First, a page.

After – In Hospital
You may have some discomfort in the penis or front passage for a day or so. This will settle down. You need to pass urine before you leave the ward. If you have any difficulty, tell the doctors or the nurses. If there is a catheter in the bladder, you will be informed how long it should stay there. A general anaesthetic will make you slow, clumsy and forgetful for about 24 hours. The nurses will help you with everything you need until you are able to do things for yourself. Do not make important decisions, drive a car, use machinery, or even boil a kettle during this time. You will be able to drink and eat some light food on the day of your operation. Drink plenty of fluid if you do not feel like eating. You should be eating normally after a day or two. You will be able to take a bath or shower as often as you want. You should plan to leave the hospital the day of your operation. The nurses will talk to you about your home arrangements to arrange a time for you to leave hospital. Please ask the nurses about sick notes, certificates etc. Some hospitals arrange a check-up about one month after you leave hospital. By that time the results of any biopsies taken from your bladder should be available. Others leave check-ups to the general practitioner.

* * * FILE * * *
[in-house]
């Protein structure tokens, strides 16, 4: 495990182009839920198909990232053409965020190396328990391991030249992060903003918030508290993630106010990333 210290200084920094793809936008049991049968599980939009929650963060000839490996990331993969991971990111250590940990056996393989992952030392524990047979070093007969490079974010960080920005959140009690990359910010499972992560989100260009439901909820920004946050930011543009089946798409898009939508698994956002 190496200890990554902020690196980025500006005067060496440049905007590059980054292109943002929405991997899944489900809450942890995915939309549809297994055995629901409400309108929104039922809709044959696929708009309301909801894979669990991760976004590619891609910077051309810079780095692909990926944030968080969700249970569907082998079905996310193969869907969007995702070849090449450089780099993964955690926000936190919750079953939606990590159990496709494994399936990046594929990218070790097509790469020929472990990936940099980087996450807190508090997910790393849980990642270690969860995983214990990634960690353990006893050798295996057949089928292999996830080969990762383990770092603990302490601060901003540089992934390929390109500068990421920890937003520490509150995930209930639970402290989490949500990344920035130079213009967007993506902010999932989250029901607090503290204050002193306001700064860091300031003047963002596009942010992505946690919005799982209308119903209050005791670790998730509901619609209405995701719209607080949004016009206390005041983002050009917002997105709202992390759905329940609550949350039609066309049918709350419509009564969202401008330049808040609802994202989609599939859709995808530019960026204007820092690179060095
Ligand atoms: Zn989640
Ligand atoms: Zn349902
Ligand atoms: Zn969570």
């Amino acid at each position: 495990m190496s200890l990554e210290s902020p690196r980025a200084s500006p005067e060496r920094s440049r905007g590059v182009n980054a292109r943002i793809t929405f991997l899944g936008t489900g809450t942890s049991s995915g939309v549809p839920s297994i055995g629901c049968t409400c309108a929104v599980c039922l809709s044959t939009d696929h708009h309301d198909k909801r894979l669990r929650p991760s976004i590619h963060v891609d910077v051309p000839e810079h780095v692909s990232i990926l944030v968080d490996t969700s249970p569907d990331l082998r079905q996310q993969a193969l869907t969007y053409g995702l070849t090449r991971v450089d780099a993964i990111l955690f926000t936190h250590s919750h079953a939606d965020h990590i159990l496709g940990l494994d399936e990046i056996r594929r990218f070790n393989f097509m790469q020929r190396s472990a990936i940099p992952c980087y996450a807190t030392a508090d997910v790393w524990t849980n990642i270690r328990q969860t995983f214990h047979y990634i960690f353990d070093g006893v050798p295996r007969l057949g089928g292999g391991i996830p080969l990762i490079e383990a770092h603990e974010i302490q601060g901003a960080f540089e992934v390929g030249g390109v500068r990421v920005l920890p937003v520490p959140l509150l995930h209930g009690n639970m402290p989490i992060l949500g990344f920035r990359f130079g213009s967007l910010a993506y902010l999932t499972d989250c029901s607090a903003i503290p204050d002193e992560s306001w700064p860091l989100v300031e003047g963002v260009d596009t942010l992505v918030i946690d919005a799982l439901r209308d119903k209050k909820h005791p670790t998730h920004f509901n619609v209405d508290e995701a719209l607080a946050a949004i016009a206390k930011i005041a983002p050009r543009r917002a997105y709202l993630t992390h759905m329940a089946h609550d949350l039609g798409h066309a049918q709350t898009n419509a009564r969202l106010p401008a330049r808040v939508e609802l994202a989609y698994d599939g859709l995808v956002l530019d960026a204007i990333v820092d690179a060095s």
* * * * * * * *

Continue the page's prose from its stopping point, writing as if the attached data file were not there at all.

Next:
After – At Home
You may feel very tired for a day or two. You will be back to normal after a week or so. You can start driving again after 24 hours. You can start sexual relations any time you feel comfortable enough. You should be able to return to a light job after about two weeks.
Possible Complications
If you have this operation under general anaesthetic, there is a very small risk of complications related to your heart and lungs. The tests that you will have before the operation will make sure that you can have the operation in the safest possible way and will bring the risk for such complications very close to zero.
If you have an anaesthetic injection in the back, there is a very small chance of a blood clot forming on top of your spine which can lead to a feeling of numbness or pins and needles in your legs. Most of the time the clot dissolves on its own and this solves the problem. Extremely rarely, the injections can cause permanent damage to your spine.
Complications are very rare. If any of the lining of the bladder is taken out or burned away, there may be some blood-staining in the urine. If you are passing clots of blood in the urine, or the blood-staining lasts more than two days, phone the ward. You might need to have a catheter put back in the bladder if the clots don’t allow you to pass urine freely. The catheter is removed as soon as your urine is getting clearer. Sometimes the cyctoscopy stirs up an infection, causing scalding and tummy pains. Antibiotics will help to control this.
Extremely rarely (especially if many biopsies are taken or there is a lot of burning in the bladder) the cystoscope or the other instruments used during the cystoscopy can create a hole (perforation) or an extensive scratch in the urethra or, more frequently, the bladder. This problem is usually corrected by putting a catheter back in for one or two weeks to decompress the bladder and drain the urine until the hole or the scratch has healed. Only in extreme circumstances will you need another operation to fix the problem.